No matter how many times a newcomer to tattoos may ask the question, the answer remains the same: Yes, getting a tattoo will hurt. That said, the amount of pain someone experiences depends on several factors, namely the placement of their tattoo and whether they opt for a hand poked or machine tattoo.
Compared to a machine design, hand poke tattoo artist Alexis Scordino says that “a hand poked tattoo is a less consistent feeling of pain, where the client is feeling every poke of the needle.”
What getting a hand poked tattoo actually feels like
Talia Missaghi, another tattoo artist specializing in hand poked designs, echoes Scordino, describing the feeling of a hand poked tattoo as more “annoying” than anything else. But, both Scordino and Missaghi are quick to qualify that even though a machine free tattoo won’t have that continuously scratching sensation that comes with a conventional machine tattoo, it will still cause you pain. Again, it comes down to placement.
Missaghi says that some of her clients’ biggest reactions to the pain have been when she has hand poked softer, more sensitive parts of their bodies, including the armpits, inner elbows, and backs of knees. “Hand poke tattoos tend to take longer [than machine tattoos], too, which can cause the area to become more sensitive and therefore may be more painful throughout the session,” she explains.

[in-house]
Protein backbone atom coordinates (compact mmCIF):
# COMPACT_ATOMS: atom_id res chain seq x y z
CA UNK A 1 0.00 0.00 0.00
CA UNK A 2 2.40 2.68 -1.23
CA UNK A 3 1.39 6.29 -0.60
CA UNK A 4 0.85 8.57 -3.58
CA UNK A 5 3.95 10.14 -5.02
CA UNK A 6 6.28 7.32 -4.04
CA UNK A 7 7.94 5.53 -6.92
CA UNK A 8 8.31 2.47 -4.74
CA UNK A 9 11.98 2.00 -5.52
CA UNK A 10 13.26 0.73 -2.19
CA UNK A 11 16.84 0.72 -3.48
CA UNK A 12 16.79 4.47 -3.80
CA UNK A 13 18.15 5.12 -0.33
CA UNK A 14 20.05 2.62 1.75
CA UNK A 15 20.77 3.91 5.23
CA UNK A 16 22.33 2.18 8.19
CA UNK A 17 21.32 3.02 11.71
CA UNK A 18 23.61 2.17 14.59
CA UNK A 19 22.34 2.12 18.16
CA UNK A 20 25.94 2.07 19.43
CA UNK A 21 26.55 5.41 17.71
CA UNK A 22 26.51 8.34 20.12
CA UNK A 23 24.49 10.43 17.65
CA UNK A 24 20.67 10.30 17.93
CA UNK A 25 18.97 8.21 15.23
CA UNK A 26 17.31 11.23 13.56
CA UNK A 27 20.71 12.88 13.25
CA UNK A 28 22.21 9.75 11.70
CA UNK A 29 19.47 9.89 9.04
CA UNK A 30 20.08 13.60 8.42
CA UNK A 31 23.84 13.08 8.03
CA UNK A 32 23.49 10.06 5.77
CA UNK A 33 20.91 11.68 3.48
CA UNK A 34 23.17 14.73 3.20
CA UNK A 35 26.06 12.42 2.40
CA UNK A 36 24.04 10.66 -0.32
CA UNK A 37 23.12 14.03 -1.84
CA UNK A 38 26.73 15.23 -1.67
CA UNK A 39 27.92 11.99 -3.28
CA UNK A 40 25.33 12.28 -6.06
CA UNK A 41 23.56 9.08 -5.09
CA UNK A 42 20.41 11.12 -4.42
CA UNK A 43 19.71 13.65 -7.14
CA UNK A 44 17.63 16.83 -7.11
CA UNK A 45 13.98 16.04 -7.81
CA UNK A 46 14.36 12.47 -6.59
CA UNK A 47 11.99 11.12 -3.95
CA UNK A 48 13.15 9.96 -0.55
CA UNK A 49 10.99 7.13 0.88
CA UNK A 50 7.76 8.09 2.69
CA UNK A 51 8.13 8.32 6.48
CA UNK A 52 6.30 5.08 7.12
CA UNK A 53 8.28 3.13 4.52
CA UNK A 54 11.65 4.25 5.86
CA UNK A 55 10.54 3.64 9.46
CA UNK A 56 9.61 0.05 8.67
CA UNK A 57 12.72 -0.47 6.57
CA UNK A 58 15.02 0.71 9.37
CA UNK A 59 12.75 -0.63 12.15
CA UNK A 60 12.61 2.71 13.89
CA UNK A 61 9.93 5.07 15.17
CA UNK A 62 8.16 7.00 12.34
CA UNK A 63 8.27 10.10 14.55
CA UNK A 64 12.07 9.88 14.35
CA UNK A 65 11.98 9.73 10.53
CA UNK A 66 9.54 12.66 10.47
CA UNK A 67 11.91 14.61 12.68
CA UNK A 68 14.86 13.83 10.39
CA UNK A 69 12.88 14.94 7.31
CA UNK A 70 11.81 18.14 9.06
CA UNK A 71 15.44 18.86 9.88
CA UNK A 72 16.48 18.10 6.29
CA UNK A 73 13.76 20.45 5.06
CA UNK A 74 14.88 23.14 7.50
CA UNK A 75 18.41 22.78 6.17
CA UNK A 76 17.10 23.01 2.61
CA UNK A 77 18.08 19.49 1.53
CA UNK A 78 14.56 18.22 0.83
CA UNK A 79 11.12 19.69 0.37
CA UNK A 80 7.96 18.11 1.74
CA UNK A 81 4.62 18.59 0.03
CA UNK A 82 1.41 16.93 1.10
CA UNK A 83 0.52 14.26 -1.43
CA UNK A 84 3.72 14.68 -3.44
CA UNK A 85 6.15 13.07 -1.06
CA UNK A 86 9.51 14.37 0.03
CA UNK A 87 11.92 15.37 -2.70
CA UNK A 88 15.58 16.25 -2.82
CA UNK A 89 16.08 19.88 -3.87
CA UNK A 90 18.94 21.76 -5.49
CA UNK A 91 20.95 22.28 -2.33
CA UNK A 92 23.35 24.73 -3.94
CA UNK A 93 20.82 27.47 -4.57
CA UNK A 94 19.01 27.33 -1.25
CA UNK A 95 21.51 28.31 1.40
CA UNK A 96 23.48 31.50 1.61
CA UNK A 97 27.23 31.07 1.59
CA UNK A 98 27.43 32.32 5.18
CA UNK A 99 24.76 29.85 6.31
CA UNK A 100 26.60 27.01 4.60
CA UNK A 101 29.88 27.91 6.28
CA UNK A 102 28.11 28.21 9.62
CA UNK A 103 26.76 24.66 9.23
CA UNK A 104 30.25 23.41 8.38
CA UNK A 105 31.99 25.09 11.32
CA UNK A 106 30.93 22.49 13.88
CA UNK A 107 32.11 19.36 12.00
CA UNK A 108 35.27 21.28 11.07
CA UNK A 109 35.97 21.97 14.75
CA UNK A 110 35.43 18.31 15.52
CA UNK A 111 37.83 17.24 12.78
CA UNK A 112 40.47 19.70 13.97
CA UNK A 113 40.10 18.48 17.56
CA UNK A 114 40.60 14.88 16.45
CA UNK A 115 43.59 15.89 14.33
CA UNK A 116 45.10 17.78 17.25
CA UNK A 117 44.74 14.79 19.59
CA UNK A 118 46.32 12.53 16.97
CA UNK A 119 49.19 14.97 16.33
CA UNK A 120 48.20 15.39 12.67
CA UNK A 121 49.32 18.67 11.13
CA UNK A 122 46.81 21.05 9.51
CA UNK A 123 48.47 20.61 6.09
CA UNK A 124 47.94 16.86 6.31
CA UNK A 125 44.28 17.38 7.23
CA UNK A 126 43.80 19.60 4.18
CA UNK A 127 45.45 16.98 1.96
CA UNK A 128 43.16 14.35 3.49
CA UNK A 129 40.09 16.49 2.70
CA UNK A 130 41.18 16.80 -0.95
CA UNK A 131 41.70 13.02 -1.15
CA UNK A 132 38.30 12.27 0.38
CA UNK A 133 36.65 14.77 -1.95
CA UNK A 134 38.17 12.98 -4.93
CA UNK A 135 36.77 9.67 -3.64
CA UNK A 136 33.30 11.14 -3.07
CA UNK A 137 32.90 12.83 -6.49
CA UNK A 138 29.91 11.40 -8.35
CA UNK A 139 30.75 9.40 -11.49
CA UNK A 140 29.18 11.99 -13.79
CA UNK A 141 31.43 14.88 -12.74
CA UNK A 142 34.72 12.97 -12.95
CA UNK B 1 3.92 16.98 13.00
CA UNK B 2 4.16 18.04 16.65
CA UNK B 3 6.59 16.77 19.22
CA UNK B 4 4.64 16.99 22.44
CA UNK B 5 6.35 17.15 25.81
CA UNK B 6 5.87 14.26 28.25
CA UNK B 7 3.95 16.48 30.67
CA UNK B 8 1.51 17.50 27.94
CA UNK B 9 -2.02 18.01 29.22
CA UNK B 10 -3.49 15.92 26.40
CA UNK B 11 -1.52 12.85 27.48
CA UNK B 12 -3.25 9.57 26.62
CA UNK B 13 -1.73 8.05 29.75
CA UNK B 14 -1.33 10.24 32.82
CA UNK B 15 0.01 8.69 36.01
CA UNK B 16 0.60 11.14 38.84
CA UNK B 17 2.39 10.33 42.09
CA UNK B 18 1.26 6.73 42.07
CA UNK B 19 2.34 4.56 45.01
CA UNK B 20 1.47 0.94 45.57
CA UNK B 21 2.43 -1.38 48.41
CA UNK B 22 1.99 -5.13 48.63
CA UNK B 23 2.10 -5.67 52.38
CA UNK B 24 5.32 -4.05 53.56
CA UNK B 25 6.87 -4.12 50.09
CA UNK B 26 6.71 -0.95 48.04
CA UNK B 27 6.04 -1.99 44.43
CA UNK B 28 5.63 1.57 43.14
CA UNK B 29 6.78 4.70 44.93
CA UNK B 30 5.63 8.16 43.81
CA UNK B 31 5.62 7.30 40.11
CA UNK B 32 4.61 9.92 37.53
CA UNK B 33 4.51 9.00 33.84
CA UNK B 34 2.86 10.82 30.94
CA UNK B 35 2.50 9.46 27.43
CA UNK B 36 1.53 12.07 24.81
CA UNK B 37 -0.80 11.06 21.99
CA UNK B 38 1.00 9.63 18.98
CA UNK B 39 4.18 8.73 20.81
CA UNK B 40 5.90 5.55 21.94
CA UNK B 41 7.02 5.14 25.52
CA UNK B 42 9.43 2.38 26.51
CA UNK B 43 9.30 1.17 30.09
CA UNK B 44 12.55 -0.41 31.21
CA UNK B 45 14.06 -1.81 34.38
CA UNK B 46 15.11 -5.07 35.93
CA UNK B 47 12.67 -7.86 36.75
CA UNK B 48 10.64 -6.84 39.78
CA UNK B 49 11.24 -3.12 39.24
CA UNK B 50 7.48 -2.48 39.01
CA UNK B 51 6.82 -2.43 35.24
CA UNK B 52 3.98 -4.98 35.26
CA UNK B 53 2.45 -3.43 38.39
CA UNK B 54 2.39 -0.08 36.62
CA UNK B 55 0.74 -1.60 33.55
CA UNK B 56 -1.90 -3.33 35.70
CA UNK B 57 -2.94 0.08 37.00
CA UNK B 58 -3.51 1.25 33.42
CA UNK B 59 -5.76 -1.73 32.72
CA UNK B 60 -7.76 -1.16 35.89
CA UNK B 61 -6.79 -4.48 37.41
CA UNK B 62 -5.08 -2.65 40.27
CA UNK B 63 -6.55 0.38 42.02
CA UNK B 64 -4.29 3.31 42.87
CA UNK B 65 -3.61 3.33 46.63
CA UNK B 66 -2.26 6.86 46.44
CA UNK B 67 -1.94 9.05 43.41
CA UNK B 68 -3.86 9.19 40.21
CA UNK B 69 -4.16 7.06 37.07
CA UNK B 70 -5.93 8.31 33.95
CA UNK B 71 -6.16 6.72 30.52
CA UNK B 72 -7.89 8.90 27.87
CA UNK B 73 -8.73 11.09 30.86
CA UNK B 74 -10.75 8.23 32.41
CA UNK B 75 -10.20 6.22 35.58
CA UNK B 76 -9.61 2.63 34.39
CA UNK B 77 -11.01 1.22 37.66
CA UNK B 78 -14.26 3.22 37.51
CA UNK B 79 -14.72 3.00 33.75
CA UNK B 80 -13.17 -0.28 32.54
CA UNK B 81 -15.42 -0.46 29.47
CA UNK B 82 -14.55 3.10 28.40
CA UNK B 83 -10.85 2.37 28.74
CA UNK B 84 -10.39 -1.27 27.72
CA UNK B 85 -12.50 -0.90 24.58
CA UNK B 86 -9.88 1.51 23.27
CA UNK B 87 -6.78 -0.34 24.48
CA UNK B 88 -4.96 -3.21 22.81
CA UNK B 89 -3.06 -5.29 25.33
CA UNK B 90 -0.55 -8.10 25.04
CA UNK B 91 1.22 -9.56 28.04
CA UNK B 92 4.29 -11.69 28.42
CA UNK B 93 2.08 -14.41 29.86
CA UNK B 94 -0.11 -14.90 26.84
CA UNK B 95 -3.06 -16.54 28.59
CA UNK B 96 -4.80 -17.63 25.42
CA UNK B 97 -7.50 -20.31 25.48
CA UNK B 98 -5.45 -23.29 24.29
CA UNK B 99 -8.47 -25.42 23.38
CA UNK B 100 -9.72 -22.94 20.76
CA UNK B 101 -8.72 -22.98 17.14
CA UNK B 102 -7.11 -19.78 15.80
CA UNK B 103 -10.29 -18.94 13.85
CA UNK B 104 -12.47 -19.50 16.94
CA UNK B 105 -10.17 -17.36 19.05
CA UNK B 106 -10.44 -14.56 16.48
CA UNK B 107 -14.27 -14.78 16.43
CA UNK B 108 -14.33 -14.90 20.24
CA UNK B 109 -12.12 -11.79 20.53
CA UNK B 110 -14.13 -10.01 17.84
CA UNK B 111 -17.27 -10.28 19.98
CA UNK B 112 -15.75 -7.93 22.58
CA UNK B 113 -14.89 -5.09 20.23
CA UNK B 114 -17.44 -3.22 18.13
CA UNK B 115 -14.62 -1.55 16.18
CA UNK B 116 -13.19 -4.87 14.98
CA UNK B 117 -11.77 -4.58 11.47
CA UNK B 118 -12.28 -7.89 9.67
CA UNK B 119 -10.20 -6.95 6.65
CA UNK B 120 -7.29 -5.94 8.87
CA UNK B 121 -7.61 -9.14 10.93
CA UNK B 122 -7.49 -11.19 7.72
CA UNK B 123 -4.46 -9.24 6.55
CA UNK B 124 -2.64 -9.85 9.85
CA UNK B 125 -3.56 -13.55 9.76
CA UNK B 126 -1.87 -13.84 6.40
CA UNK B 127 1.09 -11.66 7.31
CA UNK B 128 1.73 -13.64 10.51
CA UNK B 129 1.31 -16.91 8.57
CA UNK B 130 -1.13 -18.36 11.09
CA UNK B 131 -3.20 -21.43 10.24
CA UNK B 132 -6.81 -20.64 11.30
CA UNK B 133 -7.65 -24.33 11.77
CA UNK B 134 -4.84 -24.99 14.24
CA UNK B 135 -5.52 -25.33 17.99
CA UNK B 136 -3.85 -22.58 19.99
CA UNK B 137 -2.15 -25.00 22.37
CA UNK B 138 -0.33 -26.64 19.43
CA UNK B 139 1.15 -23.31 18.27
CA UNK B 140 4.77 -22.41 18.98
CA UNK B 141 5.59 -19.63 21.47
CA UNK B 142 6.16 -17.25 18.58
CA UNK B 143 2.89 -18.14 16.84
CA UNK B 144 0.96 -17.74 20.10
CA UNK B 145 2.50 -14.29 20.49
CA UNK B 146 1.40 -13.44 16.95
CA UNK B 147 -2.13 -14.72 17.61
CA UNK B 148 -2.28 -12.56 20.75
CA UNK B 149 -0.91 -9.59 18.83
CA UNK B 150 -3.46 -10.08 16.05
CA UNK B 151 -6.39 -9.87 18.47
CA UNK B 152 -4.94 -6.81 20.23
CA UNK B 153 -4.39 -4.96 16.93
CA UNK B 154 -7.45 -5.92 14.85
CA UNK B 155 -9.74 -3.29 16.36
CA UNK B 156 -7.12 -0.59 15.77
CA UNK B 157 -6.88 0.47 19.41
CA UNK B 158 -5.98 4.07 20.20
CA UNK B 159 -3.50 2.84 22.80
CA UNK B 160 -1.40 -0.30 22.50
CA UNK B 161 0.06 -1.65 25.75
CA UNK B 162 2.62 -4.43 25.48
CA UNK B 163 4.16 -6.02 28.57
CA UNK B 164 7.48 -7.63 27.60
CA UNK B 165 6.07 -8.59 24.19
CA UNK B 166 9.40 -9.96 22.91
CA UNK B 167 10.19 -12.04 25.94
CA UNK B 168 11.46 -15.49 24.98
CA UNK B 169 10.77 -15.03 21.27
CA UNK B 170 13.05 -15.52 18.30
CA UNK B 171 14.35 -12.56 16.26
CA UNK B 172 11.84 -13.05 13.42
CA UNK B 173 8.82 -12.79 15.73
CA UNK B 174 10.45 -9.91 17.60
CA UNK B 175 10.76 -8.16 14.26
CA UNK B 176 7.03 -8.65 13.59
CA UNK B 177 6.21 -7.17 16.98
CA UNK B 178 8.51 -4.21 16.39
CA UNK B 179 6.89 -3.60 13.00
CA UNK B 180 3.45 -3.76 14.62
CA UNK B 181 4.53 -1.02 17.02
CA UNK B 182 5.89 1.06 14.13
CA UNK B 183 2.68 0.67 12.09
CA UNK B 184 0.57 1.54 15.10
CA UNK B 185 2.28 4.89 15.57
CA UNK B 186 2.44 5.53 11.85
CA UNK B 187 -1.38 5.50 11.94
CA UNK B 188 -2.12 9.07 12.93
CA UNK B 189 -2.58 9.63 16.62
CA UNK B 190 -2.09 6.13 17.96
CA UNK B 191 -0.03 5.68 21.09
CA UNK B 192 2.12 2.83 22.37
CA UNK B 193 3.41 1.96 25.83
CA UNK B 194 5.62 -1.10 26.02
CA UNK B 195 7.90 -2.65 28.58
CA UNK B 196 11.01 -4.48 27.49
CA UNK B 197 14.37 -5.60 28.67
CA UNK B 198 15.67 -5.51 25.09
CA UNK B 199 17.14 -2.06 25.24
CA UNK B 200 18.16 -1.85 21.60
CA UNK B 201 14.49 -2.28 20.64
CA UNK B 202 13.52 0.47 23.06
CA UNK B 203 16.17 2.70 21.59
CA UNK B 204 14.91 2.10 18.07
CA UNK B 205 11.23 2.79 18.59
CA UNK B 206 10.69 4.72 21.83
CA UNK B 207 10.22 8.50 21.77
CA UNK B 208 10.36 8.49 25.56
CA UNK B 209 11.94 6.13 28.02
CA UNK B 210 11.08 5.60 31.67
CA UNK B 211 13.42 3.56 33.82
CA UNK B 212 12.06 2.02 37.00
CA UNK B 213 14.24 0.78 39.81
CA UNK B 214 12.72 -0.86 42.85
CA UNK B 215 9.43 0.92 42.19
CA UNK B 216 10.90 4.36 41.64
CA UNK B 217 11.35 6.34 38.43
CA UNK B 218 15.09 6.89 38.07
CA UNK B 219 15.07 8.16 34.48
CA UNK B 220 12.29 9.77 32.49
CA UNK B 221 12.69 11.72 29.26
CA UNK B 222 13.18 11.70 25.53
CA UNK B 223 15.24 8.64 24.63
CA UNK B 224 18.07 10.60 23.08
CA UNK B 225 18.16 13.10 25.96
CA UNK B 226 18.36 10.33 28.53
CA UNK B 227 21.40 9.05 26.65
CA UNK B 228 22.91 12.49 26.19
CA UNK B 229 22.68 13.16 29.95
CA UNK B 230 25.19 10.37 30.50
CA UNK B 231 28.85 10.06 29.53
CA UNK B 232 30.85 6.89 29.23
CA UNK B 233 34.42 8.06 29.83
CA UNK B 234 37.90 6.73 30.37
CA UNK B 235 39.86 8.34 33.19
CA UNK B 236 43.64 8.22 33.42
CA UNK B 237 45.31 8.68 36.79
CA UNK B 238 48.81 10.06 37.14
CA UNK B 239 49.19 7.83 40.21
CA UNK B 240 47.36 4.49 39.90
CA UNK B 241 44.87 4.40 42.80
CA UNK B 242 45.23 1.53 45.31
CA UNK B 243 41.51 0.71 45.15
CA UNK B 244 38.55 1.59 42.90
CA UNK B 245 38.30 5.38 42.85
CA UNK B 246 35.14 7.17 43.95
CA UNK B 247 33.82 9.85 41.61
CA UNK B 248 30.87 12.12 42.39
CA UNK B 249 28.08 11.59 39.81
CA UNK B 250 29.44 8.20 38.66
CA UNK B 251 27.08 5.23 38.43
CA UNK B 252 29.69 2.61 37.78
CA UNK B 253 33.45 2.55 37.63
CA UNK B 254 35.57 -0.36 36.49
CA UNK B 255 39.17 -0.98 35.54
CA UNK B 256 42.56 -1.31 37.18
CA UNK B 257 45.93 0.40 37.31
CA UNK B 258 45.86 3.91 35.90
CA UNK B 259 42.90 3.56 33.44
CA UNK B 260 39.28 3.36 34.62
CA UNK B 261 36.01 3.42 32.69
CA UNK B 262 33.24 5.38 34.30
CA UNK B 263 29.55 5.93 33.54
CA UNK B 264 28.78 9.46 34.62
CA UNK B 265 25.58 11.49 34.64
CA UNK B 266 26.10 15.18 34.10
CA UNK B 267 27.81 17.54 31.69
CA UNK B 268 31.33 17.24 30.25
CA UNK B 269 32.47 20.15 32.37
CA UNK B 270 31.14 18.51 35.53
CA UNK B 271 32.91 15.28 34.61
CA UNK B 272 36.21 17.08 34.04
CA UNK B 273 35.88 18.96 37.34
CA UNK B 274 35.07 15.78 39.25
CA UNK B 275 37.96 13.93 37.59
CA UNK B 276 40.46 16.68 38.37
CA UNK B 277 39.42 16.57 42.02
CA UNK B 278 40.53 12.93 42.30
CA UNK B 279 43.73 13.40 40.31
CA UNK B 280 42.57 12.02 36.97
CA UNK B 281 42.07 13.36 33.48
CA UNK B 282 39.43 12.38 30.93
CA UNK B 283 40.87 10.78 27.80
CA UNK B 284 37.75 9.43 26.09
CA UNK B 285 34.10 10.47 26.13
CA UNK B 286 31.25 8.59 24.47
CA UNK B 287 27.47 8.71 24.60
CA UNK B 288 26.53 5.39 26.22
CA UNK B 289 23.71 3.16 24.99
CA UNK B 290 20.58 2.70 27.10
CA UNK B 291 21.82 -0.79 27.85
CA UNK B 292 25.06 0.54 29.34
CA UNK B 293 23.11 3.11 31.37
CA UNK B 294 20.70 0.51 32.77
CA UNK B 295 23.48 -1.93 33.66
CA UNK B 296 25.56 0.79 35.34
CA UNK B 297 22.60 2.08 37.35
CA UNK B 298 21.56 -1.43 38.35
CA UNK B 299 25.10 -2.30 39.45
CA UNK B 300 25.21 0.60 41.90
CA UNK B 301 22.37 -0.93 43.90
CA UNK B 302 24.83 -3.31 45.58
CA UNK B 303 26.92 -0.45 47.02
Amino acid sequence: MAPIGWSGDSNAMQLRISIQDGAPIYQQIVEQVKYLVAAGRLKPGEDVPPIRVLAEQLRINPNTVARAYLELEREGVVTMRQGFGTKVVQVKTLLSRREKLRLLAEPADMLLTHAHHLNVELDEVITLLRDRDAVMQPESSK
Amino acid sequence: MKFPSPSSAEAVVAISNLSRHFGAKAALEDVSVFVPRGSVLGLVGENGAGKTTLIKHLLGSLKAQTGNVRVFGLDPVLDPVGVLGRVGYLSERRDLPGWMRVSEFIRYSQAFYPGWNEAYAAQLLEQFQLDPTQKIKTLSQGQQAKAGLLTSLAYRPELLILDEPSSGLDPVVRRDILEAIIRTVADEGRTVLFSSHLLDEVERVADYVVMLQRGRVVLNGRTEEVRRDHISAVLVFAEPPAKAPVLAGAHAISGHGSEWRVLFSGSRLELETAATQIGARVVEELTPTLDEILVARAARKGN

More painful places to get a stick and poke tattoo…
But just because she’s noticed more of a reaction in these cases doesn’t mean that getting a hand poked tattoo elsewhere will feel like a walk in the park by comparison, Missaghi adds. Hands, ears, and feet, for example, tend to be pretty painful areas for tattoos in general, she says. And Scordino notes that points with a high concentration of nerves or any place where the skin is very close to the bone will likely hurt more than thicker, fleshier parts of the body. In addition to the hands and feet, she notes the ribs, knees, and neck.
…and the least painful place to get a stick and poke tattoo
By this same logic, getting a hand poke tattoo on such parts of the body as the thighs, biceps, and triceps will likely be less painful, Missaghi says, since these areas tend to be less bony and have more muscle mass. Scordino adds that the forearms can be another great spot.
If your main goal when getting a hand poke tattoo really is to reduce your risk of pain as much as you can, placement isn’t the only thing that matters. Namely, make sure you arrive to your appointment adequately prepared. “I recommend that clients take a Tylenol, are hydrated, and eat a full meal before each tattoo appointment to make the process go smoothly for them and the artist,” Scordino says. Missaghi says you can even ask your artist about using numbing cream if you’re really worried.
Wherever you end up getting your next hand poked tattoo, rest assured that your undoubtedly stellar design will make every poke and bit of pain more than worth it.
If you liked our post What’s the Least Painful Place to Get a Stick and Poke Tattoo, you should check out How Long Do Stick and Poke Tattoos Last?